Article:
The Bald Hills Trail hike in Jasper National Park is for those of you who don’t mind putting up with a slog up a fire road to reach kilometres of wondrous hiking above treeline with panoramic views of Maligne Lake, the Evelyn Creek Valley, the multi-hued Opal Hills along with a glacier or two. Of eight day hikes I’ve done in Jasper National Park, it’s my favourite.
Bald Hills Trail Summary
- One of the outstanding and popular hikes in Jasper National Park with a fantastic panorama that includes Maligne Lake, and the Queen Elizabeth ranges.
- Climb approximately 610 metres over a 14.0 km return hike (if you take the shortcut)
- Allow 4 – 6 hours for the return hike. On a sunny day, the Bald Hills Viewpoint is a lovely spot to linger.
- The first and last 2.5 km is on a fire road if you take the shortcut. If you stick to the fire road, you’ll be on it for 5.2 km each way.
- Dogs are not permitted as this is caribou country.
- In summer, there can be quite a show of wildflowers including moss campion, stonecrop, bellflowers, gentian, and white mountain heather.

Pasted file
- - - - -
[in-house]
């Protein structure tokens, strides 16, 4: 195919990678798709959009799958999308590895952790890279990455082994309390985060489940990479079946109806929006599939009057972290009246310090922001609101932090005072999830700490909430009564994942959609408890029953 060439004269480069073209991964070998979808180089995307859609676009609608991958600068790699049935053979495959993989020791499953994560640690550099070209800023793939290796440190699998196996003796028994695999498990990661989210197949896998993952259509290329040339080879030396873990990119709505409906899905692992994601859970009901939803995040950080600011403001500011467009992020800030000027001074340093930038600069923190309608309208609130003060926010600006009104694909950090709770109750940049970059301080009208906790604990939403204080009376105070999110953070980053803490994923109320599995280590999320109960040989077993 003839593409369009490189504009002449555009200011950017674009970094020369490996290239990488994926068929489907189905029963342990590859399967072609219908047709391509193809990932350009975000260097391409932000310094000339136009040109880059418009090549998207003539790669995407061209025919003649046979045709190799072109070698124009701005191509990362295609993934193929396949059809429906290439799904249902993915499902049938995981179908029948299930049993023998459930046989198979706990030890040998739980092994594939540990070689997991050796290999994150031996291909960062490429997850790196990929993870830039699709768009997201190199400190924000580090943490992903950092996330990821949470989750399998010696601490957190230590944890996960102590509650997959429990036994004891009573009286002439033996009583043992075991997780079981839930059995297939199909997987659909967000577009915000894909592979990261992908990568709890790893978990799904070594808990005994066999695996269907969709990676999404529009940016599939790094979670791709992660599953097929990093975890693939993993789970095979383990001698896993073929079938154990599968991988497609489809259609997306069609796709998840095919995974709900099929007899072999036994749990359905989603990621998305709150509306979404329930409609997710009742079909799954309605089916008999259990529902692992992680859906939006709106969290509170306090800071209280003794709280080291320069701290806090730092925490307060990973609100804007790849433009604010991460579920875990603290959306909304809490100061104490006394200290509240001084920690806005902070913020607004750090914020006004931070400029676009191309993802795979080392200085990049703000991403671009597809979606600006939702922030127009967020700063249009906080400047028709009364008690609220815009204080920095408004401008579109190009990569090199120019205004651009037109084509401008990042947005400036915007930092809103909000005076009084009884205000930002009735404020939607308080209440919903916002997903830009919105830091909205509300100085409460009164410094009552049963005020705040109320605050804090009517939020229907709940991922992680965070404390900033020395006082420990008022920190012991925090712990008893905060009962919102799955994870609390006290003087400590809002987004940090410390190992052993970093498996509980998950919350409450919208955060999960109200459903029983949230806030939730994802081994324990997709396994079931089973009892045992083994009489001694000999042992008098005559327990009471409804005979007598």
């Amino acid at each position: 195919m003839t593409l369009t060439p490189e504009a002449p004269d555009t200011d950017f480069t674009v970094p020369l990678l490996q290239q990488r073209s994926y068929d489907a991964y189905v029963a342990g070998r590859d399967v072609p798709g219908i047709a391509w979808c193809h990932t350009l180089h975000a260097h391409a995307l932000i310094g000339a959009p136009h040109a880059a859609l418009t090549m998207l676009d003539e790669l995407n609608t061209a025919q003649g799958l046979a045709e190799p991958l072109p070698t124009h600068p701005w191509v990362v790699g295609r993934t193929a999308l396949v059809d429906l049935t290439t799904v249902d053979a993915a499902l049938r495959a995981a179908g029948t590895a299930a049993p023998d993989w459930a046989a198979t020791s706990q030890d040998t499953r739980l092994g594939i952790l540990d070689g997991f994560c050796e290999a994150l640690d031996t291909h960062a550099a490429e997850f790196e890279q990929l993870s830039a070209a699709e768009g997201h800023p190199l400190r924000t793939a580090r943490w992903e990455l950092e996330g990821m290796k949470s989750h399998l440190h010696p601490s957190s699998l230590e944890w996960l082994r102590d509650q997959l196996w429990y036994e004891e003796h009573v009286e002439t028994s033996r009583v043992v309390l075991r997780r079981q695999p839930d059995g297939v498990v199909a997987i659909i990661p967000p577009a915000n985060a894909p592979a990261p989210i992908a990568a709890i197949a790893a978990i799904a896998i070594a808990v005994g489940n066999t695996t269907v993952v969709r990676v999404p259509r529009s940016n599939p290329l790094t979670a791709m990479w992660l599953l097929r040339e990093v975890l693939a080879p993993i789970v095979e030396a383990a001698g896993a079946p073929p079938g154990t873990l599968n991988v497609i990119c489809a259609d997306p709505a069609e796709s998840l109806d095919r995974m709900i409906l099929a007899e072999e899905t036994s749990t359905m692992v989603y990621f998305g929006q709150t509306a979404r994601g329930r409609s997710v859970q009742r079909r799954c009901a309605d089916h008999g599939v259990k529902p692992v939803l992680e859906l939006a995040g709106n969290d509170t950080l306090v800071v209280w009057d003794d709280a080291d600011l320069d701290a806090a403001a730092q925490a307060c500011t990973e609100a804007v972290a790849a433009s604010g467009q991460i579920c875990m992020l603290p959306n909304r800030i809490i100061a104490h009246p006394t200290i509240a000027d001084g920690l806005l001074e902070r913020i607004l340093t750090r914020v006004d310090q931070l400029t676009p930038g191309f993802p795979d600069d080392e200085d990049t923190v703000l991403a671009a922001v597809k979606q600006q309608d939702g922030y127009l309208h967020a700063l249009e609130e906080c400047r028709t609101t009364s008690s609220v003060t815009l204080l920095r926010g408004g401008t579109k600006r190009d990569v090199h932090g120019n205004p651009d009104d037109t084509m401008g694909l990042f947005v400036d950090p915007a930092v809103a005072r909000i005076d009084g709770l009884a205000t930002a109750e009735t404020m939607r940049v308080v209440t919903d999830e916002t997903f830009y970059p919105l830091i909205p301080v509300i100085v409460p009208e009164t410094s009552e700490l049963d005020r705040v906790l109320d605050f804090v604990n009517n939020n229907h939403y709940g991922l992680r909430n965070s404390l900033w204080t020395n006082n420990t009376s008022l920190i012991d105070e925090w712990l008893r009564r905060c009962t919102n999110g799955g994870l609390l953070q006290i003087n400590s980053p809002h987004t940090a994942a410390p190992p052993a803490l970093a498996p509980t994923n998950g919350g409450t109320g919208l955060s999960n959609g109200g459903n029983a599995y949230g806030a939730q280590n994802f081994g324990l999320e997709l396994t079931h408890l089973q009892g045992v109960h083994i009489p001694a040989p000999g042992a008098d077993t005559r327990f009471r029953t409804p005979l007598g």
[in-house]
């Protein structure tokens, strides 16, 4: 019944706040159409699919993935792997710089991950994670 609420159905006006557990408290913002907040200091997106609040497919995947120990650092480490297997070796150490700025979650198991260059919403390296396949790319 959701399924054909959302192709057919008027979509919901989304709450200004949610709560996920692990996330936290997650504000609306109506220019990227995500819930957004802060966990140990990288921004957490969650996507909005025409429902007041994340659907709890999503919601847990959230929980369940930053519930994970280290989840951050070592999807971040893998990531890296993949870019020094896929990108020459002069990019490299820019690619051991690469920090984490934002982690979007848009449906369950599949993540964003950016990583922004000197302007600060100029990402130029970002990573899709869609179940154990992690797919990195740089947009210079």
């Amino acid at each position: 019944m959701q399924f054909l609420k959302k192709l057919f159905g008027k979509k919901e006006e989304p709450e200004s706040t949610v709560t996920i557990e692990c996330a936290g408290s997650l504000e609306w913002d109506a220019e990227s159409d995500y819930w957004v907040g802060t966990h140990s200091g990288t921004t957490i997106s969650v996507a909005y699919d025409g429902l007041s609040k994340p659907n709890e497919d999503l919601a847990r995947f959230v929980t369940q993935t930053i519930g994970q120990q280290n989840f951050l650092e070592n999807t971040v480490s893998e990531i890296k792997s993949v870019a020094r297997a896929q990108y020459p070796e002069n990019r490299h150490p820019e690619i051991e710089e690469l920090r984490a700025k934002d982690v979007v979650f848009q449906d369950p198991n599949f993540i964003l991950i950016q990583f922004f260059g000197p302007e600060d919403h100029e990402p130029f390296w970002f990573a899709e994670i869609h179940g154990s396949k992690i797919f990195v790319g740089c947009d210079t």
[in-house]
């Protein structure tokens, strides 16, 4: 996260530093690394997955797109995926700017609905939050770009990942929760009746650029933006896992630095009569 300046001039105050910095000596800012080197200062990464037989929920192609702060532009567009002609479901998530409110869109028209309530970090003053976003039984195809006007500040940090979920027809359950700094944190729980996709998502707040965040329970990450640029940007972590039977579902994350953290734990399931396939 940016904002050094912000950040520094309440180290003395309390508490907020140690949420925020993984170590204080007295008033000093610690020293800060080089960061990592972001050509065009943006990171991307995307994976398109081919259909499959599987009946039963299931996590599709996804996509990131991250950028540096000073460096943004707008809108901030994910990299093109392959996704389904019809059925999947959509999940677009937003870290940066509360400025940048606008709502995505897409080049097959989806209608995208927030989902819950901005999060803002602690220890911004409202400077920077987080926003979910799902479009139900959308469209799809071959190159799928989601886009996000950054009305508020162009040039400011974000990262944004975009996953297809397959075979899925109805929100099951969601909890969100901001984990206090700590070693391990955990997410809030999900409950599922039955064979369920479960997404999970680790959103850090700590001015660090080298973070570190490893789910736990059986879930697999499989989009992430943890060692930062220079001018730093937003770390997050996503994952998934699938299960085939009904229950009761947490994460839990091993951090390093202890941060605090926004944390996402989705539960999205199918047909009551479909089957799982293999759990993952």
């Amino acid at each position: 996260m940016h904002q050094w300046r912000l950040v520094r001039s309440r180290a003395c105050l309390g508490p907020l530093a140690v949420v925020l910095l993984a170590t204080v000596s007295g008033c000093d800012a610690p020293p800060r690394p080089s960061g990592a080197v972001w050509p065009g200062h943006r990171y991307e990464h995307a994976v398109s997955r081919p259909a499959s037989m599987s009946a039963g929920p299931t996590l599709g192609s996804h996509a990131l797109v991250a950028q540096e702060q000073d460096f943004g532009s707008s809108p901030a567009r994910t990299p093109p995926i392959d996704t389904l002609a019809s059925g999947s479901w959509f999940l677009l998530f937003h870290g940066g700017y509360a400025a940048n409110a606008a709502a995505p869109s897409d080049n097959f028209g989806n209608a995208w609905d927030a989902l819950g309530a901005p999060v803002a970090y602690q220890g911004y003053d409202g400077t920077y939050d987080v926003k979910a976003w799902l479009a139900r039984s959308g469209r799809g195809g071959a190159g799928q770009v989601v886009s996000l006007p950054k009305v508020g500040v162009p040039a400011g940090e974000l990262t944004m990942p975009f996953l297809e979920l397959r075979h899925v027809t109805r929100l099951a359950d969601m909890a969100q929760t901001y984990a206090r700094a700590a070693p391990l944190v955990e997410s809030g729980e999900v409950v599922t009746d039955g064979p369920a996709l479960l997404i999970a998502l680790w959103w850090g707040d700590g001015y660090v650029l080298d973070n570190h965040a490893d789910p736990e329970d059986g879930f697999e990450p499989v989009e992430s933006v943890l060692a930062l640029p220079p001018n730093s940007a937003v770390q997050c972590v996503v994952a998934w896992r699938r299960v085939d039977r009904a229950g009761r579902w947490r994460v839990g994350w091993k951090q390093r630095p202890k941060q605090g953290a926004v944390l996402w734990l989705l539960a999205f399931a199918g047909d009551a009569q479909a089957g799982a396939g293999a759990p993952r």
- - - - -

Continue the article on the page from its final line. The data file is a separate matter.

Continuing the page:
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Bald Hills Trail details
Distance: 14.0 km round trip that includes the short cut and the loop; add 2.8 km if you stick with the fire road both going up and coming down
Elevation gain: Approximately 610 metres or 2001 feet
Time needed: 4 – 5 hours
Location: Jasper National Park at the north end of Maligne Lake
Dogs allowed: No – because of caribou
Map needed: Gem Trek – Jasper and Maligne Lake
Signage: Excellent; found maps with mileage indicators at all intersections
Don’t forget: Pack the 10 essentials and a warm coat as it can get windy at the top. Take bear spray.
Before you go: Check the weather forecast as this is no place to get caught in an electrical storm.
Animals you might see: Apart from obese golden-mantled ground squirrels at the summit, watch for grizzly bear, caribou, and moose.
Finding the trailhead
From Jasper drive east on Highway 16 for 5 km to reach Maligne Lake Road. Turn right and cross the Athabasca River and pick up Maligne Lake Road. Follow it for 44.3 km to reach the very end of the road and a parking lot. The trailhead is across the street from the parking lot and is well signed. Allow an hour to do the drive, especially with slow moving RV’s and wildlife sightings.
Bald Hills Trail route description
The Bald Hills trail hike shares a start with the easy Moose Lake hike. Look for the kiosk and begin hiking up the fire road. You reach the signed intersection to the Moose Lake Loop within 10 minutes. We had planned to hike the 2.5 km around the lake at the end of the Bald Hills hike, but a cold drink seemed more important at the time. We did meet a couple who had seen a moose at the lake, so if it’s moose you’re after, consider doing the short, easy loop first before continuing up the fire road. And be sure to give any moose you see a wide berth!